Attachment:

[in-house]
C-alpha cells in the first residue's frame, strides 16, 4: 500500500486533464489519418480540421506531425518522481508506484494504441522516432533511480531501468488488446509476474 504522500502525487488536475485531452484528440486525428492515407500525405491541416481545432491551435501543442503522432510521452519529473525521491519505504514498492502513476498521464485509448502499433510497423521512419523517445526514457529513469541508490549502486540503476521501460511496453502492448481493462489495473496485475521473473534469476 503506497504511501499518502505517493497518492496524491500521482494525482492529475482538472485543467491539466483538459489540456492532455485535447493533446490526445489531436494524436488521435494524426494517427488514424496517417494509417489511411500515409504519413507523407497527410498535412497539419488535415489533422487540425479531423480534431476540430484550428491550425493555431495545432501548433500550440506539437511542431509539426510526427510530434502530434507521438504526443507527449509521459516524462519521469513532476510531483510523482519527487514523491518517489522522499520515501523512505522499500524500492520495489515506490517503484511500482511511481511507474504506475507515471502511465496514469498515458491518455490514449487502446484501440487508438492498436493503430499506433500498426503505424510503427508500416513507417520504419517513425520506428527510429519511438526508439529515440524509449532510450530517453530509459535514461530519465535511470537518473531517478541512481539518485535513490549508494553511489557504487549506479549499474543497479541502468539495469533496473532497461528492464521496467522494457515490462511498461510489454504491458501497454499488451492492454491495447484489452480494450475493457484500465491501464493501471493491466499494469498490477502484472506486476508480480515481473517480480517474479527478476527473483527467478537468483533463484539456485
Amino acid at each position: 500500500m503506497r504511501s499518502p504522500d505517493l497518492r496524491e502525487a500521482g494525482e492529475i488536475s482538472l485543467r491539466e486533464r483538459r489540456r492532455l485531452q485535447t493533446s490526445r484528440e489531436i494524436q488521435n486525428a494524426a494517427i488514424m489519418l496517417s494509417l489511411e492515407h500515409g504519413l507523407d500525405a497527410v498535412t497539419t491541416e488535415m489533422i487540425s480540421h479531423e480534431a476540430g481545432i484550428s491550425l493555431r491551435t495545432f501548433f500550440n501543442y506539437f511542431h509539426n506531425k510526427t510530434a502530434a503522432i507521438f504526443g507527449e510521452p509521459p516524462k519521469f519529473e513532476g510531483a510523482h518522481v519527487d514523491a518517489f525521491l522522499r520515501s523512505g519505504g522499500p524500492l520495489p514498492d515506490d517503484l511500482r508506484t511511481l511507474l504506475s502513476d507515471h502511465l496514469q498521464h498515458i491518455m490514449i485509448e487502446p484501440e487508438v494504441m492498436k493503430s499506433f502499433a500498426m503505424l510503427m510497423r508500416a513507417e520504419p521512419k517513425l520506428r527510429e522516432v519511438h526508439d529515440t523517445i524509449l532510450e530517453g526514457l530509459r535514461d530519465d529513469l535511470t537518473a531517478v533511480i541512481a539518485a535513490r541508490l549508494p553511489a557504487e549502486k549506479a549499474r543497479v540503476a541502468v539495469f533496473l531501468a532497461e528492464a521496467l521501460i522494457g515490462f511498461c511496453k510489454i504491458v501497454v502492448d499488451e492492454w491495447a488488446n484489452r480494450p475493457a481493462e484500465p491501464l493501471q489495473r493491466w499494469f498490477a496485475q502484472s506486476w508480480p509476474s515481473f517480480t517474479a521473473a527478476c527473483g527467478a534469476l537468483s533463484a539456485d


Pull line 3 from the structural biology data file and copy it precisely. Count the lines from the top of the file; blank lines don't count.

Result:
Amino acid at each position: 500500500m503506497r504511501s499518502p504522500d505517493l497518492r496524491e502525487a500521482g494525482e492529475i488536475s482538472l485543467r491539466e486533464r483538459r489540456r492532455l485531452q485535447t493533446s490526445r484528440e489531436i494524436q488521435n486525428a494524426a494517427i488514424m489519418l496517417s494509417l489511411e492515407h500515409g504519413l507523407d500525405a497527410v498535412t497539419t491541416e488535415m489533422i487540425s480540421h479531423e480534431a476540430g481545432i484550428s491550425l493555431r491551435t495545432f501548433f500550440n501543442y506539437f511542431h509539426n506531425k510526427t510530434a502530434a503522432i507521438f504526443g507527449e510521452p509521459p516524462k519521469f519529473e513532476g510531483a510523482h518522481v519527487d514523491a518517489f525521491l522522499r520515501s523512505g519505504g522499500p524500492l520495489p514498492d515506490d517503484l511500482r508506484t511511481l511507474l504506475s502513476d507515471h502511465l496514469q498521464h498515458i491518455m490514449i485509448e487502446p484501440e487508438v494504441m492498436k493503430s499506433f502499433a500498426m503505424l510503427m510497423r508500416a513507417e520504419p521512419k517513425l520506428r527510429e522516432v519511438h526508439d529515440t523517445i524509449l532510450e530517453g526514457l530509459r535514461d530519465d529513469l535511470t537518473a531517478v533511480i541512481a539518485a535513490r541508490l549508494p553511489a557504487e549502486k549506479a549499474r543497479v540503476a541502468v539495469f533496473l531501468a532497461e528492464a521496467l521501460i522494457g515490462f511498461c511496453k510489454i504491458v501497454v502492448d499488451e492492454w491495447a488488446n484489452r480494450p475493457a481493462e484500465p491501464l493501471q489495473r493491466w499494469f498490477a496485475q502484472s506486476w508480480p509476474s515481473f517480480t517474479a521473473a527478476c527473483g527467478a534469476l537468483s533463484a539456485d